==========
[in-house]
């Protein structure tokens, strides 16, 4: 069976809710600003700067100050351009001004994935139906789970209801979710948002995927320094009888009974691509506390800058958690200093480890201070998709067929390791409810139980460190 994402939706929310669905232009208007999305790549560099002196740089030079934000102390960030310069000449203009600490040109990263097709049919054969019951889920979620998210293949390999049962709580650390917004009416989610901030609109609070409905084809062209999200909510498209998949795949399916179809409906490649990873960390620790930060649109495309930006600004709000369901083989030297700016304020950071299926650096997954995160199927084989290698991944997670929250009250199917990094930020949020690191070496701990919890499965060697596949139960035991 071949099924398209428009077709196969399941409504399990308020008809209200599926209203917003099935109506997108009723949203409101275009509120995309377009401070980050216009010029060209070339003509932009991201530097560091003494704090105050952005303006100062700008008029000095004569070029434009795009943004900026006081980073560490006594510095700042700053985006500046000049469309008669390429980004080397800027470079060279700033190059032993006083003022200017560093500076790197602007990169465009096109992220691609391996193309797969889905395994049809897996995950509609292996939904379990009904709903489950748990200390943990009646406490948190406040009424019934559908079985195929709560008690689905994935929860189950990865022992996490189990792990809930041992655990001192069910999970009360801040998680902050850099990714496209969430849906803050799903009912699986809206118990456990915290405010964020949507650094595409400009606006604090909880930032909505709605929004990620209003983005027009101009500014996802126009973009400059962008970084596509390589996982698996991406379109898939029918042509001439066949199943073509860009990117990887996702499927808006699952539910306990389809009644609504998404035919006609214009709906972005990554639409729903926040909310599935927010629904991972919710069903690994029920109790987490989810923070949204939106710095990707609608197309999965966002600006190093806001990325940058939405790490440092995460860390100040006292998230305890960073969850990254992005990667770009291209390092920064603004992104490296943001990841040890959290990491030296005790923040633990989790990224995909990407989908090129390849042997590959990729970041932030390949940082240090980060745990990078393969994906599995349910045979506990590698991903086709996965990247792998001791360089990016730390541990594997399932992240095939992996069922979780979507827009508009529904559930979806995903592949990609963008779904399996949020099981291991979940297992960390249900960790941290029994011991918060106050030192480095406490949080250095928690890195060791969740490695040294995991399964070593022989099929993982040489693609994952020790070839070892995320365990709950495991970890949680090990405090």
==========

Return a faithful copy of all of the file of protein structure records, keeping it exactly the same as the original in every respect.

[in-house]
């Protein structure tokens, strides 16, 4: 069976809710600003700067100050351009001004994935139906789970209801979710948002995927320094009888009974691509506390800058958690200093480890201070998709067929390791409810139980460190 994402939706929310669905232009208007999305790549560099002196740089030079934000102390960030310069000449203009600490040109990263097709049919054969019951889920979620998210293949390999049962709580650390917004009416989610901030609109609070409905084809062209999200909510498209998949795949399916179809409906490649990873960390620790930060649109495309930006600004709000369901083989030297700016304020950071299926650096997954995160199927084989290698991944997670929250009250199917990094930020949020690191070496701990919890499965060697596949139960035991 071949099924398209428009077709196969399941409504399990308020008809209200599926209203917003099935109506997108009723949203409101275009509120995309377009401070980050216009010029060209070339003509932009991201530097560091003494704090105050952005303006100062700008008029000095004569070029434009795009943004900026006081980073560490006594510095700042700053985006500046000049469309008669390429980004080397800027470079060279700033190059032993006083003022200017560093500076790197602007990169465009096109992220691609391996193309797969889905395994049809897996995950509609292996939904379990009904709903489950748990200390943990009646406490948190406040009424019934559908079985195929709560008690689905994935929860189950990865022992996490189990792990809930041992655990001192069910999970009360801040998680902050850099990714496209969430849906803050799903009912699986809206118990456990915290405010964020949507650094595409400009606006604090909880930032909505709605929004990620209003983005027009101009500014996802126009973009400059962008970084596509390589996982698996991406379109898939029918042509001439066949199943073509860009990117990887996702499927808006699952539910306990389809009644609504998404035919006609214009709906972005990554639409729903926040909310599935927010629904991972919710069903690994029920109790987490989810923070949204939106710095990707609608197309999965966002600006190093806001990325940058939405790490440092995460860390100040006292998230305890960073969850990254992005990667770009291209390092920064603004992104490296943001990841040890959290990491030296005790923040633990989790990224995909990407989908090129390849042997590959990729970041932030390949940082240090980060745990990078393969994906599995349910045979506990590698991903086709996965990247792998001791360089990016730390541990594997399932992240095939992996069922979780979507827009508009529904559930979806995903592949990609963008779904399996949020099981291991979940297992960390249900960790941290029994011991918060106050030192480095406490949080250095928690890195060791969740490695040294995991399964070593022989099929993982040489693609994952020790070839070892995320365990709950495991970890949680090990405090």